How to manage the next generation of employees: Offer praise, set goals and limit in-office phone use

Andrea Park - Print  | 

As many employers still struggle to crack the code on managing their millennial employees, another generation has started aging into the workforce, one that will require even more hands-on treatment and near-constant feedback than their older siblings.

This cohort, typically defined as the 61 million people born between 1995 and 2012, is sometimes referred to as Generation Z. However, since young people rarely enjoy being named after their predecessors, and since this particular group has grown up fully in the internet age, Jean Twenge, PhD, a professor of psychology at San Diego State University, prefers the term iGen. Whatever you call them, this generation is already flooding into the workforce, and is estimated to comprise 20 percent of the working population by 2020.

Here, Dr. Twenge, author of iGen: Why Today's Super-Connected Kids Are Growing Up Less Rebellious, More Tolerant, Less Happy — and Completely Unprepared for Adulthood, discusses what this generation is looking for in their employers and careers, and how managers can ensure the most success from these cautious and practical employees.

Editor's note: Responses have been lightly edited for clarity and length.

Question: How do iGen employees differ from their millennial predecessors and their millennial/Generation X/boomer bosses?

Dr. Jean Twenge: IGen is less confident and less optimistic than millennials and Gen Xers were when they were young. They are very interested in safety and are risk-averse. They are also significantly more likely to experience anxiety and depression than millennials. They take equality based on race, gender and sexual orientation for granted, with attitudes around LGBT issues showing the biggest generation gap with older generations including Gen Xers and boomers. Their work ethic is stronger than it was for young people 10 years ago — they realize they are going to have to work hard to succeed, yet they have continued the trend toward wanting work-life balance that peaked with millennials.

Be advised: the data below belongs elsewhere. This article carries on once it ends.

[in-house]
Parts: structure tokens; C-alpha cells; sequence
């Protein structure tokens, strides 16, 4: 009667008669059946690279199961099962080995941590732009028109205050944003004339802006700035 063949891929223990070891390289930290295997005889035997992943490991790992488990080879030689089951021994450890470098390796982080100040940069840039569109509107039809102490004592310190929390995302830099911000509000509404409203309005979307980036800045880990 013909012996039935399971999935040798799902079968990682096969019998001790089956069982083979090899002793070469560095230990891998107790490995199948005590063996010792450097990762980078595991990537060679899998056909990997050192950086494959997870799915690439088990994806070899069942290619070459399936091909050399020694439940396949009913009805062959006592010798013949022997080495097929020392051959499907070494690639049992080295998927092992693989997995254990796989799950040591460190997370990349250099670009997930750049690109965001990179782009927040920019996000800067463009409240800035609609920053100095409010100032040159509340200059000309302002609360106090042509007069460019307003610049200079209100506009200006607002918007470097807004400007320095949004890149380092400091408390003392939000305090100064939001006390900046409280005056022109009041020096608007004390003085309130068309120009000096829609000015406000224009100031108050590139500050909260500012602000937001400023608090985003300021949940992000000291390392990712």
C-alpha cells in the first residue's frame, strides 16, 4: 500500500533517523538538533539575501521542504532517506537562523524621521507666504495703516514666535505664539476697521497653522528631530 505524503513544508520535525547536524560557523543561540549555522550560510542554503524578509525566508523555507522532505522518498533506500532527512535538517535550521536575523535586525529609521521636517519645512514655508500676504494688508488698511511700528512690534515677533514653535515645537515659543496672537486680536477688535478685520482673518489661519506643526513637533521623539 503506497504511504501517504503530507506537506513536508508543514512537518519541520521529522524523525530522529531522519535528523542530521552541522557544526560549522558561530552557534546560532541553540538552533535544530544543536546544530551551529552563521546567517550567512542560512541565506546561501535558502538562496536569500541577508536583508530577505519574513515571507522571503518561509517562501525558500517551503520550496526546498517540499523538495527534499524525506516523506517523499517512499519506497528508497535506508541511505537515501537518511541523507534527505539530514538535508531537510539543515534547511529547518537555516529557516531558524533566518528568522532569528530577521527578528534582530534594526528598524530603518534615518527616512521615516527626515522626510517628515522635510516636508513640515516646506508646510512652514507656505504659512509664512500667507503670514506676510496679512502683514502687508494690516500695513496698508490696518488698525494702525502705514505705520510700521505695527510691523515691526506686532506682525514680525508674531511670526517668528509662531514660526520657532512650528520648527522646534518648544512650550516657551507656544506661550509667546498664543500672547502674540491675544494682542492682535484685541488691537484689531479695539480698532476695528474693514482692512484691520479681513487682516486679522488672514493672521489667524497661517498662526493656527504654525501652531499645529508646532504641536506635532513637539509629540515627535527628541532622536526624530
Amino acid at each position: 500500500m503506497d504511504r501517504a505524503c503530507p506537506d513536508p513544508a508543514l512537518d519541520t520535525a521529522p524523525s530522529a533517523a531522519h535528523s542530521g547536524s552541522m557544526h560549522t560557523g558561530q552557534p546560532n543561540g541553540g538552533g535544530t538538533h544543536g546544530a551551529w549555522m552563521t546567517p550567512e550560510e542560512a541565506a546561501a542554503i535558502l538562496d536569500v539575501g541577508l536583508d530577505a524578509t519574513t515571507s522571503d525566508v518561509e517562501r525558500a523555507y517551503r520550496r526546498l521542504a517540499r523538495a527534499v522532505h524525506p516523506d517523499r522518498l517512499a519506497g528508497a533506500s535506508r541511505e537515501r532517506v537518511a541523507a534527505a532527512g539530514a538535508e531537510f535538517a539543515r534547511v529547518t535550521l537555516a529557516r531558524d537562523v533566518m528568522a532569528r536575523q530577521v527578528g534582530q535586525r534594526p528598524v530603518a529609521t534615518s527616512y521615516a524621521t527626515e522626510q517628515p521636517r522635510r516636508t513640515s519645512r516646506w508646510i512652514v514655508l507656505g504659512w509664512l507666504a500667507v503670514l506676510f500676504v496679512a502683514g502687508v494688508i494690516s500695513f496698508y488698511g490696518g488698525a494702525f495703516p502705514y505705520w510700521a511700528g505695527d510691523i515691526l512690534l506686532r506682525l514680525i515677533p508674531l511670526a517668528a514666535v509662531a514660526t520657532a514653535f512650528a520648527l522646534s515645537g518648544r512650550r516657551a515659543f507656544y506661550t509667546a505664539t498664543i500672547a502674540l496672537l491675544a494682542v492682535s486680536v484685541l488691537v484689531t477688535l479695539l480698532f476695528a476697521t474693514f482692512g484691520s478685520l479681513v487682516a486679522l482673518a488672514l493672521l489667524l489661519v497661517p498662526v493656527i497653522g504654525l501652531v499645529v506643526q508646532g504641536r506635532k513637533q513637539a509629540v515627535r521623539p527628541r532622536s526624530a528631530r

Q: As iGen ages into the workforce, what will they be expecting from their employers?

JT: With student loan debt and big-city rents higher than ever, compensation is a central issue. Flexibility and work-life balance are musts: Gen Xers demanded work-life balance but often didn't get it; millennials demanded it and sometimes got it; and iGen just assumes they'll get it and are surprised when they don't. IGen's number one requirement is a stable job — they are very practical.

Q: What are iGen's general attitudes toward work? What can employers expect from these hyper-connected workers?

JT: In many ways, iGen is good news for managers — they are a cautious, hard-working generation who want to build careers in a stable environment. However, they will need more guidance and reassurance than millennials to reach their goals.

IGen also has less experience with independence at an early age — they go out without their parents less and are less likely to drive and work during high school. Thus they may need more precise instructions for tasks and more encouragement to figure things out on their own. Managers who learned to be cheerleaders for millennials will find they are more like therapists, life coaches or parents for iGen.

Q: What are some concrete adjustments employers can make or new practices they can put in place to ensure the most success from their iGen employees? 

JT: IGen has gotten used to instant results, so waiting a year for a performance evaluation or a promotion doesn't come naturally. Give feedback often, and make sure to use the "praise sandwich" (praise, then constructive criticism, then praise). Give them smaller goals they can reach on the way to the years-long promotion or advancement. Make sure you have clear rules about phone use at work.

In general, have clear rules about everything — iGen has grown up in a time with fewer concrete social rules, so sometimes they are uncertain about what to do or how to behave. But they are willing to hear guidance and follow the rules — you just have to spell out more for them than you might have had to for millennials 10 years ago.

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